MIDDLETOWN, CT (WFSB) -- A Middletown business owner says he was hit with a big utility bill, years after his newsstand closed down.
Until the I-Team started investigating, he thought he'd have to pay thousands that he says he didn't owe.
It was a Middletown institution for decades -- Central News was a Main Street gathering place as much as it was a business.
“We were a newsstand and smoke shop, cigarettes, cigars, magazines, newspapers,” said Bill Sbona, who owned Central News.
Like many small business owners, he saw his revenues shrinking.
“Technology got us, you could get newspapers online, you could get cigars online, you could do everything online,” he said.
Facing that reality, he decided to close the doors.
“I notified my landlord, he threw a sign in the window and within a couple days he had someone who wanted to rent. We didn't have many utilities, gas, electric and phone. We paid our last bills and off we went,” Sbona said.
Three years later, a notice showed up at Sbona's home address.
He thought his debt from the newsstand was paid, but Eversource thought differently.
They turned over his account to a collection agency which said he owed more than $4,000.
“I talked to Eversource and they said, oh this is odd that it went 3 years, but we want our money,” Sbona said.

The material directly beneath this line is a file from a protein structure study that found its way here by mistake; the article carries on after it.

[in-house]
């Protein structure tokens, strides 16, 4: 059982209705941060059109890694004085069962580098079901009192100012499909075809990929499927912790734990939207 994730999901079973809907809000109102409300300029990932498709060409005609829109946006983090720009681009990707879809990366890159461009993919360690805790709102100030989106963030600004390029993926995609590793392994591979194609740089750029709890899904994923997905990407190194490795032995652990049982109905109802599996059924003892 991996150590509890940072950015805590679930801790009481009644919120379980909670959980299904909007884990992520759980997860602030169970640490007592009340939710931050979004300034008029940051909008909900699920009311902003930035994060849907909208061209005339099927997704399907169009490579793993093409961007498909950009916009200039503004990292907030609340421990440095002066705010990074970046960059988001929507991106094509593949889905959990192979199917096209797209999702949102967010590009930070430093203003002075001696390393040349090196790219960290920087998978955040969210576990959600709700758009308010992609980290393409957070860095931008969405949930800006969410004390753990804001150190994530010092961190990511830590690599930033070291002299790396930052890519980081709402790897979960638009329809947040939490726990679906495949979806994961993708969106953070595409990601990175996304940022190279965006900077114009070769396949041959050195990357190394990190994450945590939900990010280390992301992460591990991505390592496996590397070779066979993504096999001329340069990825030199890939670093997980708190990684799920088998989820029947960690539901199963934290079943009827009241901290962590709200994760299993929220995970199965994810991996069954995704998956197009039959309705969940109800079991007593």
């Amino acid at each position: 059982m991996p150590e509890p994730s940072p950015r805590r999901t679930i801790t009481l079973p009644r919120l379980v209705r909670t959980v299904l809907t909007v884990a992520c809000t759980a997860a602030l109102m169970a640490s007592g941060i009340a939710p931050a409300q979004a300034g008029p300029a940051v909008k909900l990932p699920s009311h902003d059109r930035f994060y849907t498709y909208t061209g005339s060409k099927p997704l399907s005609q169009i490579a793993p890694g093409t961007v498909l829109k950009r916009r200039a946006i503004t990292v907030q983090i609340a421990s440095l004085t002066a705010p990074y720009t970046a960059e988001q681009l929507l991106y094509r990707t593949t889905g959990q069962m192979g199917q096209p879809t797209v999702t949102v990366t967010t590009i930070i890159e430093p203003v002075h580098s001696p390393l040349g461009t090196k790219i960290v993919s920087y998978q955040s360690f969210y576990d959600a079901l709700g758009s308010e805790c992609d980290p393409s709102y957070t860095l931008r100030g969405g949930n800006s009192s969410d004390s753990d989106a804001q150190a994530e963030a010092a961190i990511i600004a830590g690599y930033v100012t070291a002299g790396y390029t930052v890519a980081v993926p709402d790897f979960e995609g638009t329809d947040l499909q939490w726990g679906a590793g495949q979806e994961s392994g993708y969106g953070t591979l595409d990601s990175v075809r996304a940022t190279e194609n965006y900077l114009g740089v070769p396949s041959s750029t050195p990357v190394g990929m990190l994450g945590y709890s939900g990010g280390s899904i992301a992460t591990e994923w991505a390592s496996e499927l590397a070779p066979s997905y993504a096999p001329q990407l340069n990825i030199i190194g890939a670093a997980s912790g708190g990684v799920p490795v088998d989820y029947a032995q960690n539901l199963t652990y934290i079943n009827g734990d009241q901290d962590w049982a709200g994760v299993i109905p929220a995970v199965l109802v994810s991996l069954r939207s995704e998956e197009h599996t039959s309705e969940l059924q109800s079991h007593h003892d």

He says Eversource told him they kept sending bills to his Main Street address every month.
The problem was a couple months after he moved out, and a new business opened up there.
But no one from the Pickle Stand Deli ever let Sbona know that he had been getting bills every month.
The deli has changed hands at least once since Sbona left, but the I-Team never reached the former owners.
However, the I-Team did reach out to Eversource.
“Unfortunately, we don't have any records of Mr. Sbona requesting to cancel his gas service with us,” said Tricia Modifica, a spokesperson for Eversource.
Eversource said they never shut off gas service for non-payment because, unlike neighboring buildings, the gas meter at the former newsstand is in the building and not easily accessed.
That's what has Sbona angry.
He agrees he may owe something, but the Pickle Stand opened a few months after he closed, so he knows he doesn't owe three years’ worth.
“I think we calculated $500- $700. I'll pay you until the end of the year,” Sbona said.
Eversource did have records of repeated requests from Sbona and his representatives to reduce the bill and after the I-Team called they agreed to take one more look.
“This is a very unique situation and really a hard one for Mr. Sbona, so we were able to work with him and come up with a solution and we were happy that we were able to come up with a settlement,” Modifica said.
A representative for Sbona said they agreed to pay Eversource $500 to resolve it once and for all.
Eversource confirms they received that payment.
Sbona is still unhappy that it took years and the I-Team getting involved to get to this resolution, but he's happy Eversource ultimately agreed to cut a deal in this unusual situation.